Figure 2. (a) Preoperative contrast CT axial section and (b) preoperative contrast MRI showing left sided paraventricular abscess with mass effect and edema; (c) posttreatment MRI of brain in T1W axial section and (d) posttreatment MRI axial section in fluid-attenuated inversion recovery showing complete resolution of abscess with some gliosis and cerebromalacia. CT: computed tomography; MRI: magnetic resonance imaging

    Figure 3. (a and b) Contrast CT scan of brain axial section showing left sided parasagital fronto-parietal abscess; (c and d) contrast CT scan of brain after completion of treatment resolution of abscess with some residual calcification. CT: computed tomography

    Figure 4. (a and b) MRI of brain axial sections, contrast and fluid-attenuated inversion recovery images respectively was done after sudden development of left sided hemiplegia showing noncontrast enhancing hypointense lesion in precentral gyrus; (c and d) contrast MRI of brain axial sections, 16 days after initial presentation showing ring enhancing lesion (abscess); (e and f) (contrast CT scan axial section 3 months after operation) showing resolution of abscess with some gliosis; (g) patient-3 months after operation (with full neurological recovery). CT: computed tomography; MRI: magnetic resonance imaging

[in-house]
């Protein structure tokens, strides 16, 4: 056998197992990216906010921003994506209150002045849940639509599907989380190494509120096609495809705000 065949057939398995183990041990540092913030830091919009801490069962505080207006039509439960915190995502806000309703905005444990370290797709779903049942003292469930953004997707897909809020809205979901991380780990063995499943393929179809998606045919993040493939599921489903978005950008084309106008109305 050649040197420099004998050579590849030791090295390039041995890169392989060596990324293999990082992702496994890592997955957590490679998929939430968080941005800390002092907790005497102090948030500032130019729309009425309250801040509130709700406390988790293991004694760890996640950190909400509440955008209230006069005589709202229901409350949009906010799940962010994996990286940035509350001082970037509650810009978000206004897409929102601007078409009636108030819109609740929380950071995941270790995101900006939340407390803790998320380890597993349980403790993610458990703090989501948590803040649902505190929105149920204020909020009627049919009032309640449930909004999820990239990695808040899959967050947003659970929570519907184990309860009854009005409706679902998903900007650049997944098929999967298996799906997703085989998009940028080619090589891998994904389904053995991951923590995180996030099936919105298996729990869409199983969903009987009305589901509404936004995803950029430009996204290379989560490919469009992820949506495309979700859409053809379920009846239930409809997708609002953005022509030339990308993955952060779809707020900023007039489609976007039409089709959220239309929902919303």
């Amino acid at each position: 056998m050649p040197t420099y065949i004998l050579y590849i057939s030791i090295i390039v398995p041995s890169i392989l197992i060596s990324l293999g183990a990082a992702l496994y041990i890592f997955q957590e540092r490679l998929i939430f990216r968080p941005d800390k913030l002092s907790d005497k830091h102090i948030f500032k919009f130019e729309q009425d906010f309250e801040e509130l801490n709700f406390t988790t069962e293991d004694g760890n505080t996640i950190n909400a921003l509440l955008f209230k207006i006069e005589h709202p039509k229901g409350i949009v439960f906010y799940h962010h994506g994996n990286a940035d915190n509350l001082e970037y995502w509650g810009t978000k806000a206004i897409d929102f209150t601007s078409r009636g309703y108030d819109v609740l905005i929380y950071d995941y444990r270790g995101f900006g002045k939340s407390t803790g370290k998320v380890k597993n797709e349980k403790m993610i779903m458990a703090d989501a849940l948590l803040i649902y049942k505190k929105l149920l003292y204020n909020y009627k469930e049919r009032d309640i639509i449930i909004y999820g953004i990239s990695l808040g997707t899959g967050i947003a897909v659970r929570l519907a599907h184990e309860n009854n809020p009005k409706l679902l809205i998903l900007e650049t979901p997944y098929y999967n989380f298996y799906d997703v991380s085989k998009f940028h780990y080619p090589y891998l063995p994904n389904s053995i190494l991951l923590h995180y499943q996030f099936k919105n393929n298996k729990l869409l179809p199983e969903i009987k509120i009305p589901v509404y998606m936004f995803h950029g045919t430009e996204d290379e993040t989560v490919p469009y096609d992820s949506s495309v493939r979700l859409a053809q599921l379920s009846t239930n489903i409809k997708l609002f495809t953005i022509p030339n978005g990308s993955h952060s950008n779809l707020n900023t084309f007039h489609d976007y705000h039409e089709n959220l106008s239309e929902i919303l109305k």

Figure 5. (a) Coronal section and (b) axial section showing tubercular abscess a b in right lateral ventricular subcallosal region with multiple satellite tubercular lesion throughout the brain

    Figure 6. (a) Preoperative contrast magnetic resonance imaging of brain in sagittal section showing contrast enhancing lesion (tubercular abscess) in third ventricular floor and interpeduncular fossa; (b and c) per operative picture during endoscopic third ventriculoscopic interventions showing emergence of tubercular pus from the lesion